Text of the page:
Puberty blockers (also called puberty inhibitors or hormone blockers) are medicines used to postpone puberty in children. The most commonly used puberty blockers are gonadotropin-releasing hormone (GnRH) agonists, which suppress the natural production of sex hormones, such as androgens (e.g. testosterone) and estrogens (e.g. estradiol).[1][2][3] Puberty blockers are used to delay the development of unwanted secondary sex characteristics in transgender children,[4] so as to allow transgender youth more time to explore their gender identity.[5] The same drugs are also used to treat other conditions, such as precocious puberty in young children and some hormone-sensitive cancers in adults.[6][7][8]

The use of puberty blockers in transgender youth is supported by twelve major American medical associations, including the American Medical Association,[9] the American Psychological Association,[10] the American Academy of Pediatrics,[11] along with four Australian medical organizations,[12] the Endocrine Society,[13] the European Society for Sexual Medicine,[14]:573 and the World Professional Association for Transgender Health (WPATH).[15]

In the 2020s, the provision of puberty blockers for gender dysphoria in children has become the subject of public controversy. A combination of shifts in public opinion, political lobbying, and rising scepticism in the field of medicine has led to the rolling back of the use of puberty blockers for transgender children in several countries, with some healthcare systems stopping the routine use of puberty blockers,[16] while some states of the United States made their use a criminal offence.[17][18]

Medical uses

See also: GnRH agonist § Medical uses, and Gender-affirming care

Puberty blockers prevent the development of biological secondary sex characteristics.[19]

Puberty blockers are sometimes prescribed to young transgender people to temporarily halt the development of secondary sex characteristics and treat gender dysphoria in adolescents.[20]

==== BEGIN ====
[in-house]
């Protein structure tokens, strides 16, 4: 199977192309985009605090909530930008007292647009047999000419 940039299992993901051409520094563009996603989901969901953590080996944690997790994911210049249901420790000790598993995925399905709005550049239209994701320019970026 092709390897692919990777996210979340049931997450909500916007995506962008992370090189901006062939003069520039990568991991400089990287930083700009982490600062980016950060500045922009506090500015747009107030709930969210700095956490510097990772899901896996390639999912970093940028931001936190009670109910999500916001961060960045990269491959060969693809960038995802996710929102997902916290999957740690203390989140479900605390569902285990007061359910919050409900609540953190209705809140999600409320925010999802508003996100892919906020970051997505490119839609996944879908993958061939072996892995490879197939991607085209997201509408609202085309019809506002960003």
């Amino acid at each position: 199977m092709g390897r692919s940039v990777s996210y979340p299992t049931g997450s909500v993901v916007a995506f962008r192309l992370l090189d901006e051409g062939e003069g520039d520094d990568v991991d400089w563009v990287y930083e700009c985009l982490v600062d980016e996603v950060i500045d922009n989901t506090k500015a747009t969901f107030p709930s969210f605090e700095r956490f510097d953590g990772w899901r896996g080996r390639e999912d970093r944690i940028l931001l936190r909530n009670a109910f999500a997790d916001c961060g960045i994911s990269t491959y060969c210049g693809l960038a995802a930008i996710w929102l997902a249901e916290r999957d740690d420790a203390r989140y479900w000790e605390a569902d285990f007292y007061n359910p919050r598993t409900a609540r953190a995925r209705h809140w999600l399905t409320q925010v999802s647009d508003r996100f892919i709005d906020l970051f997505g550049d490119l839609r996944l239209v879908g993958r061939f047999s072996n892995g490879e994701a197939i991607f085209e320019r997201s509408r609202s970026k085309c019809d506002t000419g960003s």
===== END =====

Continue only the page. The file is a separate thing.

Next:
Puberty blockers are intended to allow patients more time to solidify their gender identity, without developing secondary sex characteristics, and give transgender youth a smoother transition into their desired gender identity as an adult.[5] If a child later decides not to transition to another gender, the medication can be stopped, allowing puberty to proceed.

The Dutch Protocol

The "Dutch Protocol" was the first example of the use puberty blockers to treat gender dysphoria in children. It was developed by Peggy Cohen-Kettenis in the 1990s.[21] The statement was made that the treatment was fully reversible, and that a study of 70 children showed evidence that it had an overall positive outcome for those treated.[22] A number of subsequent studies appeared to support this treatment as safe and effective at delaying development of secondary sexual characteristics, and it became the standard treatment in the field.[23]

Since then, the use of puberty blockers has evolved as the result of further medical research and development of opinion within the medical community.

While few studies have examined the effects of puberty blockers for gender non-conforming and transgender adolescents, the studies that have been conducted generally indicate that these treatments are reasonably safe, are reversible, and can improve psychological well-being in these individuals.[24][25][26] Puberty blockers are associated with such positive outcomes as decreased suicidality in adulthood, improved affect and psychological functioning, and improved social life.[20] Puberty blockers have clearly beneficial, lifesaving impacts on a scale of up to six years, but research is lacking beyond that time frame.[citation needed] The World Professional Association for Transgender Health's Standards of Care 8, published in 2022, declared puberty-blocking medication to be medically necessary and recommends them for usage in transgender adolescents once the patient has reached Tanner stage 2 of development, because longitudinal data shows improved outcomes for transgender patients who receive them.[27]

Types

A number of different drugs are used as puberty blockers.[28][29]

In the United States, the main providers of puberty blockers are Endo International and AbbVie.[33]

Adverse effects

Short-term side effects

Short-term side effects of puberty blockers include headaches, fatigue, insomnia, muscle aches and changes in breast tissue, mood, and weight.[34]

Adverse effects on bone mineralization and compromised fertility are potential risks of pubertal suppression in gender dysphoric youth treated with GnRH agonists.[25][35] To protect against lower bone density, doctors recommend exercise, calcium, and Vitamin D.[36]

In 2016, the FDA ordered drugmakers to add warning labels to puberty blocker drugs that states: "Psychiatric events have been reported in patients", including symptoms "such as crying, irritability, impatience, anger and aggression." The warning labels were added after the FDA received reports of 10 children who had suicidal thoughts, including one attempt at suicide. One of these children, a 14-year-old, was taking a puberty blocker drug for gender dysphoria.[33]